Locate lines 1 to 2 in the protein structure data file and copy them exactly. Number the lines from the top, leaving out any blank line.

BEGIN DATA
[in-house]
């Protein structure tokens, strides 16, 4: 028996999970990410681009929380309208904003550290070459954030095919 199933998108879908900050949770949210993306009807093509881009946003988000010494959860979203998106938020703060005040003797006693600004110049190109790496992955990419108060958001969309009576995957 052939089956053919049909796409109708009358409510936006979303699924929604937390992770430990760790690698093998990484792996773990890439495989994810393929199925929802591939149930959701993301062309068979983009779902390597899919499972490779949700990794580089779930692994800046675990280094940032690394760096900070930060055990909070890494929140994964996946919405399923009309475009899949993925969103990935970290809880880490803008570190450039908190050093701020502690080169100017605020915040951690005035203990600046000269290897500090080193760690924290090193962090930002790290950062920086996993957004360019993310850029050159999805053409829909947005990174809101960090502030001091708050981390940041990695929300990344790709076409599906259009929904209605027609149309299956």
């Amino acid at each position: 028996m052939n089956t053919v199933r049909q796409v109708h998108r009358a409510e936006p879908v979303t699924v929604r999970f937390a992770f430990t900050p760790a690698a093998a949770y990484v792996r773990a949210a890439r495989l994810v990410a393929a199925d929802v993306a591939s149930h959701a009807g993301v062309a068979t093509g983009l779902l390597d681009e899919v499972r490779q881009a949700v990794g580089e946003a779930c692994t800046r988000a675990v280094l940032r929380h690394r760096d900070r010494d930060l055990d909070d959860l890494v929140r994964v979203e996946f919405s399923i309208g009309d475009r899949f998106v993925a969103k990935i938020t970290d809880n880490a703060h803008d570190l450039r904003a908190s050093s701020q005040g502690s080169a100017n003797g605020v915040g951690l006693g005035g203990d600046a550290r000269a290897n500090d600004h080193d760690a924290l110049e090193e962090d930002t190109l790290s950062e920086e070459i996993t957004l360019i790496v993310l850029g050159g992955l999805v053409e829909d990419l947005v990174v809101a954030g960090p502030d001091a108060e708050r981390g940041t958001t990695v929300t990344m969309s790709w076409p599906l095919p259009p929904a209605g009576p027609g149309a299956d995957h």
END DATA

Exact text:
[in-house]
């Protein structure tokens, strides 16, 4: 028996999970990410681009929380309208904003550290070459954030095919 199933998108879908900050949770949210993306009807093509881009946003988000010494959860979203998106938020703060005040003797006693600004110049190109790496992955990419108060958001969309009576995957 052939089956053919049909796409109708009358409510936006979303699924929604937390992770430990760790690698093998990484792996773990890439495989994810393929199925929802591939149930959701993301062309068979983009779902390597899919499972490779949700990794580089779930692994800046675990280094940032690394760096900070930060055990909070890494929140994964996946919405399923009309475009899949993925969103990935970290809880880490803008570190450039908190050093701020502690080169100017605020915040951690005035203990600046000269290897500090080193760690924290090193962090930002790290950062920086996993957004360019993310850029050159999805053409829909947005990174809101960090502030001091708050981390940041990695929300990344790709076409599906259009929904209605027609149309299956």